Blog published on 18 August 2022 based on an article published on on 12 August 2022

A major change in the financial management of the UK is needed. The current upsurge in inflation may have been triggered by energy prices, but the seedbed for it has been in the creation since the Global Financial Crisis (GFC) of 2007/8. Policy formulation has receded into a nether world of the Treasury and its counterparts working through G-7, into central bankers’ clubs – The Bank for International Settlements (BIS) and The Financial Stability Board (FSB) – in which the Bank of England (BoE) collaborates with its peers, and into a ‘concert party’ of commercial actors lobbying through a hydra of intermediaries, trade bodies and individuals. These actors operate both through visible organizations like UK Finance and Pay.UK, and also by controlling numerous committees like the Payment Systems Regulator (PSR) Panel, the PSR Digital Payments Initiative, and the Chancellor’s/BoE’s Central Bank Digital Currency (CBDC) project’s Engagement Forum and Technology Forum. The ‘concert party’ is expert at voting itself into power.

This is serving the UK badly, via high general inflation, high house prices, expensive payments (taken as Visa and Mastercard deductions), and insecure payments (Authorised Push Payment Fraud).

This lamentable failure on the basics has been enabled by ‘central bank independence’ and by the degree of self-regulation tolerated by the Financial Conduct Authority (FCA) and the PSR, where actions are designed collaboratively in committees with representation from the ‘concert party’ and from…well…the ‘concert party’. For example, seats for representatives of UK consumers on the PSR Panel, the PSR Digital Payments Initiative and the CBDC Engagement Forum are occupied by one Spanish journalist with close links to SWIFT, the banks’ cooperative for international transfers. Another member of both the PSR Panel and the PSR Digital Payments Initiative is there to speak for the financially excluded but is a creation of Mastercard.

The independence of the BoE from government is sham: the BoE has helped the Treasury finance the UK’s increasing debts and at low interest rates. In exchange the BoE has been permitted to create the seedbed for the current inflation: low interest rates, Quantitative Easing and a resolute denial of the early indicators of inflation.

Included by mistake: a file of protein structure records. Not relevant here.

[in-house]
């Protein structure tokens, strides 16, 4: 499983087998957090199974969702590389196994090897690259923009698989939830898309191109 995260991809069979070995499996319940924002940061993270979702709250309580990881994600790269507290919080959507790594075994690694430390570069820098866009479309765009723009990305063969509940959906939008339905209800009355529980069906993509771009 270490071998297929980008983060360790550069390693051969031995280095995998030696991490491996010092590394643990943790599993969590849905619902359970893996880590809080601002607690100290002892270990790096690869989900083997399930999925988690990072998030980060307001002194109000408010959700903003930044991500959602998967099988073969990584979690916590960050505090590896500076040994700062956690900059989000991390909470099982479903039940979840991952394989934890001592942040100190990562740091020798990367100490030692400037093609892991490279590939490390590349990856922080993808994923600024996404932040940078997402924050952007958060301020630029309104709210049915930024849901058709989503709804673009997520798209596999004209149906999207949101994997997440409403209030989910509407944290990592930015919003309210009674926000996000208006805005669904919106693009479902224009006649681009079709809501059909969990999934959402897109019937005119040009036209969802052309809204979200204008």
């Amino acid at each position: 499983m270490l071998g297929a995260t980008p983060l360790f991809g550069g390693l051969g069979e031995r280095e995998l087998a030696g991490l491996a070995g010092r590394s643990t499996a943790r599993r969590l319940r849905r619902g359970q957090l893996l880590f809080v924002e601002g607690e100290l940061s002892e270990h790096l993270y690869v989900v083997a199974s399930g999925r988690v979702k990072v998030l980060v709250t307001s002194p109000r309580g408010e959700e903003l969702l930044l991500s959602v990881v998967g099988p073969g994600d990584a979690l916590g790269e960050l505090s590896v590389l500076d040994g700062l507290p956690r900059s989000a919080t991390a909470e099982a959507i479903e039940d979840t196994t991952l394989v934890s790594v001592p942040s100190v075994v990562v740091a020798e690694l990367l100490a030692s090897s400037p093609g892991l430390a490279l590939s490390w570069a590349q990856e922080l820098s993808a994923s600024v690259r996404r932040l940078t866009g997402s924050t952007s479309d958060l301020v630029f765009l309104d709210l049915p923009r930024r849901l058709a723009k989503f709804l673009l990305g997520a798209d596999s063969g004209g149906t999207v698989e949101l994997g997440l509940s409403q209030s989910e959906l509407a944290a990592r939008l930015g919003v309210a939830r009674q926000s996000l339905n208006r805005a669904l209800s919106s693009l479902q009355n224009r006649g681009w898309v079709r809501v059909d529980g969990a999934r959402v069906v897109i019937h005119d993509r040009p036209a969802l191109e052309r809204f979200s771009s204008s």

The BoE’s claim that the UK banking system is now more resilient than before the GFC is a fiction: resilience is self-certified by banks using methodologies emanating from the BIS club and verified by the FSB club. Outside that closed world we have Monte dei Paschi di Siena, boasting a very healthy ‘BIS capital ratio’ on the strength of these methodologies but bankrupt.

The discrepancy between the fake world of the BoE/BIS/FSB and the real one is most stark in understating banks’ risk on mortgage lending, which has ballooned again and which, with (i) the BoE’s low interest rates (ii) the BoE’s refinancing of banks’ mortgage loans and (iii) the Chancellor’s stamp duty holiday, has underpinned an upsurge in prices to a level where the only way is down. But the BoE allows banks to hold almost no capital against their mortgage loan portfolios because the BIS’ methodologies show the risk of loss as very low, a position the FSB endorses.

The BoE has constantly set its interest rates below inflation, favouring borrowers over savers, stoking house price inflation, reducing the buying power of savings over time and contradicting the traditional role of a central bank – but then the BoE has another shelf-full of papers from the BIS and FSB to endorse what it has been doing, as it has for the merits of Central Bank Digital Currency. This has all served the UK very badly. Not only the mandate of the BoE needs to be altered, but so does that of the Treasury, its relationship with the BoE, the way the BoE works with the financial services industry, the roles of both the FCA and the PSR, and the archipelago of panels dealing with important issues where the ‘concert party’ is very strongly represented and end-users very poorly. The well-being of the UK demands that this entire eco-system be disbanded and established afresh based on first principles.